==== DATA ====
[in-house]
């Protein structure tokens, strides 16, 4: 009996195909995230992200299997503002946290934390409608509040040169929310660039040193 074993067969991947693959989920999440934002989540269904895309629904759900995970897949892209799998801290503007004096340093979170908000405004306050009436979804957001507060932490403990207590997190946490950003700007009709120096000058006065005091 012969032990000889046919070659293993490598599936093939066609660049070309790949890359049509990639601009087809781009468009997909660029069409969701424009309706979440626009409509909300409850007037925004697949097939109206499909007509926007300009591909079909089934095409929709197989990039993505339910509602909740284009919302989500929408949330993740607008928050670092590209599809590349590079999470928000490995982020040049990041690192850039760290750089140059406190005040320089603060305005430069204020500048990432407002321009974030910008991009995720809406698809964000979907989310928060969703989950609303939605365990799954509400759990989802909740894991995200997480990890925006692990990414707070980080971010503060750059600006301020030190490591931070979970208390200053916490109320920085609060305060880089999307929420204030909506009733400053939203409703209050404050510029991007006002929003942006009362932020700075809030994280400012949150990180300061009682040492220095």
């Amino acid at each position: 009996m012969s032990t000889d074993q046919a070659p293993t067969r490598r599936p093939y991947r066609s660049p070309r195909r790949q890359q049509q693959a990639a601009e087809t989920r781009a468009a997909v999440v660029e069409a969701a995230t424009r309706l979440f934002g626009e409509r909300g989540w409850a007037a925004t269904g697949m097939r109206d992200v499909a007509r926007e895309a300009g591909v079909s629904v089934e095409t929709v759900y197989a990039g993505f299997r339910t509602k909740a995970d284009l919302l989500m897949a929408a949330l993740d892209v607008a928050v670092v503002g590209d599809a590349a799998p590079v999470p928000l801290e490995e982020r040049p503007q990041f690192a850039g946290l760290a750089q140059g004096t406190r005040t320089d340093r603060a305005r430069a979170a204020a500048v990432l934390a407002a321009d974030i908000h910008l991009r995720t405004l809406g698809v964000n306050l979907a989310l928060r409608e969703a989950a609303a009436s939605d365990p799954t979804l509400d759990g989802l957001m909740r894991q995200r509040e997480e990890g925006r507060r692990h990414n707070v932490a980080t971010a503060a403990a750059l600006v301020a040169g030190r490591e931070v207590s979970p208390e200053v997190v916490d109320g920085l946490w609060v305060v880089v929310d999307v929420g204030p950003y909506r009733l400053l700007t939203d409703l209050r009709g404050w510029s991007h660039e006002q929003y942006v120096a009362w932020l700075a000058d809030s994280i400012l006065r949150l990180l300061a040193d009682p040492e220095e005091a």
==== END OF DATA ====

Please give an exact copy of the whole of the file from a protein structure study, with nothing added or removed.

[in-house]
């Protein structure tokens, strides 16, 4: 009996195909995230992200299997503002946290934390409608509040040169929310660039040193 074993067969991947693959989920999440934002989540269904895309629904759900995970897949892209799998801290503007004096340093979170908000405004306050009436979804957001507060932490403990207590997190946490950003700007009709120096000058006065005091 012969032990000889046919070659293993490598599936093939066609660049070309790949890359049509990639601009087809781009468009997909660029069409969701424009309706979440626009409509909300409850007037925004697949097939109206499909007509926007300009591909079909089934095409929709197989990039993505339910509602909740284009919302989500929408949330993740607008928050670092590209599809590349590079999470928000490995982020040049990041690192850039760290750089140059406190005040320089603060305005430069204020500048990432407002321009974030910008991009995720809406698809964000979907989310928060969703989950609303939605365990799954509400759990989802909740894991995200997480990890925006692990990414707070980080971010503060750059600006301020030190490591931070979970208390200053916490109320920085609060305060880089999307929420204030909506009733400053939203409703209050404050510029991007006002929003942006009362932020700075809030994280400012949150990180300061009682040492220095």
């Amino acid at each position: 009996m012969s032990t000889d074993q046919a070659p293993t067969r490598r599936p093939y991947r066609s660049p070309r195909r790949q890359q049509q693959a990639a601009e087809t989920r781009a468009a997909v999440v660029e069409a969701a995230t424009r309706l979440f934002g626009e409509r909300g989540w409850a007037a925004t269904g697949m097939r109206d992200v499909a007509r926007e895309a300009g591909v079909s629904v089934e095409t929709v759900y197989a990039g993505f299997r339910t509602k909740a995970d284009l919302l989500m897949a929408a949330l993740d892209v607008a928050v670092v503002g590209d599809a590349a799998p590079v999470p928000l801290e490995e982020r040049p503007q990041f690192a850039g946290l760290a750089q140059g004096t406190r005040t320089d340093r603060a305005r430069a979170a204020a500048v990432l934390a407002a321009d974030i908000h910008l991009r995720t405004l809406g698809v964000n306050l979907a989310l928060r409608e969703a989950a609303a009436s939605d365990p799954t979804l509400d759990g989802l957001m909740r894991q995200r509040e997480e990890g925006r507060r692990h990414n707070v932490a980080t971010a503060a403990a750059l600006v301020a040169g030190r490591e931070v207590s979970p208390e200053v997190v916490d109320g920085l946490w609060v305060v880089v929310d999307v929420g204030p950003y909506r009733l400053l700007t939203d409703l209050r009709g404050w510029s991007h660039e006002q929003y942006v120096a009362w932020l700075a000058d809030s994280i400012l006065r949150l990180l300061a040193d009682p040492e220095e005091a």